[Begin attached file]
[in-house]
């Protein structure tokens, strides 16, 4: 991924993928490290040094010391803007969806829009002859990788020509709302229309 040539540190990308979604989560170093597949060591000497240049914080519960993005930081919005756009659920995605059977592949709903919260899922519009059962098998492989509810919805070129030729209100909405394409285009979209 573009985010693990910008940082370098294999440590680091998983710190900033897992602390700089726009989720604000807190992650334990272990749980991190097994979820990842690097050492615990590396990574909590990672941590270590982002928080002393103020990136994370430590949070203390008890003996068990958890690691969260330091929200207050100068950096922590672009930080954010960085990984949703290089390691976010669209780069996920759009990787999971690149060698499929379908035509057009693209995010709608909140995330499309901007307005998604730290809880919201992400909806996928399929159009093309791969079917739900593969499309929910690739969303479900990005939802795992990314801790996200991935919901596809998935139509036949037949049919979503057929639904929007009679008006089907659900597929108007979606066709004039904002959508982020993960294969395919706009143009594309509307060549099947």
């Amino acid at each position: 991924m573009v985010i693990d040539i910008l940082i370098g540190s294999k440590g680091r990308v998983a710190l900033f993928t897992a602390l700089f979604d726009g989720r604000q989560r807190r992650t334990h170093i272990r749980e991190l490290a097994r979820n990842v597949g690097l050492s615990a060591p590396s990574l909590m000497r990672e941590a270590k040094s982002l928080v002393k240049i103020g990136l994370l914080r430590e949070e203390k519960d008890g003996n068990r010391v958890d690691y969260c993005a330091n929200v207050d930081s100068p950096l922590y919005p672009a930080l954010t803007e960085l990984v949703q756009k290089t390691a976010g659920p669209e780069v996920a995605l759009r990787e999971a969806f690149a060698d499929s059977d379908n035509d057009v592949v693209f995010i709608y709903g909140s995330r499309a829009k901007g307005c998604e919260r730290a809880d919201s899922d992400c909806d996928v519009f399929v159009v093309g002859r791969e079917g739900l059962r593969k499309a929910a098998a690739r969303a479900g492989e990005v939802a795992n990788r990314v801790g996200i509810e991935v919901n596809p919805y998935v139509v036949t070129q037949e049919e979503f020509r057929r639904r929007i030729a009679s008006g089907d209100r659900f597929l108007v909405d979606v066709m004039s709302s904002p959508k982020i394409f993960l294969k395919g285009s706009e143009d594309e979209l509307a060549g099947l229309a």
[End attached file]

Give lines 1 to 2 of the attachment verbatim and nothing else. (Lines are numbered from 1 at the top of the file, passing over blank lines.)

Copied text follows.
[in-house]
């Protein structure tokens, strides 16, 4: 991924993928490290040094010391803007969806829009002859990788020509709302229309 040539540190990308979604989560170093597949060591000497240049914080519960993005930081919005756009659920995605059977592949709903919260899922519009059962098998492989509810919805070129030729209100909405394409285009979209 573009985010693990910008940082370098294999440590680091998983710190900033897992602390700089726009989720604000807190992650334990272990749980991190097994979820990842690097050492615990590396990574909590990672941590270590982002928080002393103020990136994370430590949070203390008890003996068990958890690691969260330091929200207050100068950096922590672009930080954010960085990984949703290089390691976010669209780069996920759009990787999971690149060698499929379908035509057009693209995010709608909140995330499309901007307005998604730290809880919201992400909806996928399929159009093309791969079917739900593969499309929910690739969303479900990005939802795992990314801790996200991935919901596809998935139509036949037949049919979503057929639904929007009679008006089907659900597929108007979606066709004039904002959508982020993960294969395919706009143009594309509307060549099947």